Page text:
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Senator Ludlam, pursuant to notice of motion not objected to as a formal motion, moved general business notice of motion no. 767—That the Senate notes:

 (a) the `unequivocal undertaking by the nuclear-weapon States to accomplish the total elimination of their nuclear arsenals leading to nuclear disarmament to which all States parties are committed under Article VI', agreed by consensus at the 2000 Nuclear Non-Proliferation Treaty (NPT) Review Conference;

 (b) the statement made by Australia on 30 April 2008 at the NPT Preparatory Committee meeting that, `at an appropriate time, the international community will likely need to consider complementary legal frameworks, including a possible nuclear weapons convention, for the eventual abolition of nuclear weapons';

 (c) the statement made by the then Australian Labor Party foreign affairs spokesperson, Mr Robert McClelland, on 17 September 2007, that the proposal to establish a Nuclear Weapons Convention is `timely and responsible' and that `[u]Itimately the question to be asked is not why there should be a nuclear weapons convention but why the international community has not yet agreed to start negotiating one';

 (d) the recommendation contained in report 106 of the Joint Standing Committee on Treaties that, `the Australian Government make clear in international fora its support for the adoptions of a Nuclear Weapons Convention' and `allocate research and consultation resources to the development of a Nuclear Weapons Convention with a clear legal framework and enforceable verification';

 (e) the Australian Government sponsored International Commission on Nuclear Non-Proliferation and Disarmament report statement that, `An important project for the medium term will be to develop, refine and build international understanding and acceptance of the need for a Nuclear Weapons Convention - a comprehensive international legal regime to accompany the final move to elimination';

 (f) the first proposal in the United Nations Secretary-General's five-point proposal on nuclear disarmament urges, `all NPT parties, in particular the nuclear weapon-states, to fulfil their obligation under the treaty to undertake negotiations on effective measures leading to nuclear disarmament. They could pursue this goal by agreement on a framework of separate, mutually reinforcing instruments. Or they could consider negotiating a nuclear-weapons convention, backed by a strong system of verification, as has long been proposed at the United Nations'; and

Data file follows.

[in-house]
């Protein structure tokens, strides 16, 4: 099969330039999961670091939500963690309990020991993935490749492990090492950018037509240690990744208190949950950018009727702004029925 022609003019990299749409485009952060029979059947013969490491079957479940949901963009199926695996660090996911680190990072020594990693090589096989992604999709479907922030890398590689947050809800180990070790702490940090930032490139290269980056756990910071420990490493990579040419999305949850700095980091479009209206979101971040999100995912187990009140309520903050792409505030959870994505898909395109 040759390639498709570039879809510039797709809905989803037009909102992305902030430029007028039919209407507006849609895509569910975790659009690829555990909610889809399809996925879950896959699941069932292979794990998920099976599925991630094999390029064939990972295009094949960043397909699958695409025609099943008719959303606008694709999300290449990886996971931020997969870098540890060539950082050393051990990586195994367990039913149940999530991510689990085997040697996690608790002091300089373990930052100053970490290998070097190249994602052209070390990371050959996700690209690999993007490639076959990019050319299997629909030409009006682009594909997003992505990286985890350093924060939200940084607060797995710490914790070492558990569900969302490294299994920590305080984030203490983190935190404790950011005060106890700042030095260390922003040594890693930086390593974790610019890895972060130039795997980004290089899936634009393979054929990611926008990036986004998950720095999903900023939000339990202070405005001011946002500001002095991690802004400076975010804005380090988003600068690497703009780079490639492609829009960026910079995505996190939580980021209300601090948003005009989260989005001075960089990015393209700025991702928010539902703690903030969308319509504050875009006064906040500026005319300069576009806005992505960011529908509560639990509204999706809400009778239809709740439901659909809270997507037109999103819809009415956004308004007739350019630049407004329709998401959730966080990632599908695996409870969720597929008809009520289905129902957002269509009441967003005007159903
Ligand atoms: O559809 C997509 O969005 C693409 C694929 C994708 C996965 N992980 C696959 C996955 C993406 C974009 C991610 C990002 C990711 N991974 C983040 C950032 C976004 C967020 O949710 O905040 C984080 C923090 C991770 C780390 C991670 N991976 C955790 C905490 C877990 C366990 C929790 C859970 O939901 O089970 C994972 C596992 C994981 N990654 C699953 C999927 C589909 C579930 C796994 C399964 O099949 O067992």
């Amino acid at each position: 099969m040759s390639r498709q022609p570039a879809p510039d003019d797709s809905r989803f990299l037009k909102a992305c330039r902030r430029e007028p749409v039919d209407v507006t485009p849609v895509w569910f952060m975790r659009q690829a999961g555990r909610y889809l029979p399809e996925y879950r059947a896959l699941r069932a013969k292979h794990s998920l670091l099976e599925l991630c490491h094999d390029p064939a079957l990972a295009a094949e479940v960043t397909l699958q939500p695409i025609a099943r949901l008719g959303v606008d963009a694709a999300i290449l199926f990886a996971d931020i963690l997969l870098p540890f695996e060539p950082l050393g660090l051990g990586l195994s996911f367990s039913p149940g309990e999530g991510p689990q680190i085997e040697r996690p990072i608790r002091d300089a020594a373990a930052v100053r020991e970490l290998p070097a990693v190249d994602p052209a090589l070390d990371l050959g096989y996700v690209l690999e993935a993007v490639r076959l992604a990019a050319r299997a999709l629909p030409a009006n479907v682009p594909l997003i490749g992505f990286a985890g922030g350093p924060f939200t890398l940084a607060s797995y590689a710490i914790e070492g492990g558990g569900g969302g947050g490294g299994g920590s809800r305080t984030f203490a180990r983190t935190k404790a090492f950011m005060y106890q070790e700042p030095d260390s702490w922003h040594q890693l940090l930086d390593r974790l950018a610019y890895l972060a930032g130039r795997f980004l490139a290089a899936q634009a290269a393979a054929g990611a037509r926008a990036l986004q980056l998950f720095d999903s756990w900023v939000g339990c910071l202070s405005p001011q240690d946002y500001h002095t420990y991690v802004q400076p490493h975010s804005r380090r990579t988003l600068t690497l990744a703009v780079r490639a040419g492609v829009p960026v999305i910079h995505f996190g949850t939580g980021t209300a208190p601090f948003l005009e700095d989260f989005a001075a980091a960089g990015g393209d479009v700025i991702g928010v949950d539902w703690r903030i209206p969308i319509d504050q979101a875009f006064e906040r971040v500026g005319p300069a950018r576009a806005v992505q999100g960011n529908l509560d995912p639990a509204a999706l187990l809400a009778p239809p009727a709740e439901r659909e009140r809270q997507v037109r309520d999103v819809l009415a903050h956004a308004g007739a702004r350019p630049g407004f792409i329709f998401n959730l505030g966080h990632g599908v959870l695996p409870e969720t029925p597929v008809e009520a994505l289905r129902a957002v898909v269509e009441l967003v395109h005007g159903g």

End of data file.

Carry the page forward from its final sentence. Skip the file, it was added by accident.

(g) the 10 March 2010 resolution of the European Parliament on Treaty on the Non-Proliferation of Nuclear Weapons which noted:

 `a. a distinct lack of progress in achieving concrete objectives in pursuit of the goals of the NPT Treaty ... coupled with greater demand for, and availability of, nuclear technology and the potential for such technology and radioactive material to fall into the hands of criminal organisations and terrorists,

 b. that nuclear weapons states that are signatories to the NPT are delaying action to reduce or eliminate their nuclear arsenals and decrease their adherence to a military doctrine of nuclear deterrence,

 c. called on Member States to make a coordinated, positive and visible contribution to the 2010 NPT Review Conference discussions, in particular by proposing an ambitious timetable for a nuclear-free world and concrete initiatives for revitalising the UN Conference on Disarmament and by promoting disarmament initiatives based on the "Statement of Principles and Objectives" agreed at the end of the 1995 NPT Review Conference and on the "13 Practical Steps" unanimously agreed at the 2000 Review Conference'.

Question put.

The Senate divided—


Brown, BobHanson-YoungMilneXenophon
FieldingLudlamSiewert (Teller)

NOES, 36

AdamsCashFurnerO'Brien (Teller)
Brown, CarolFifieldMcLucasTrood

Question negatived.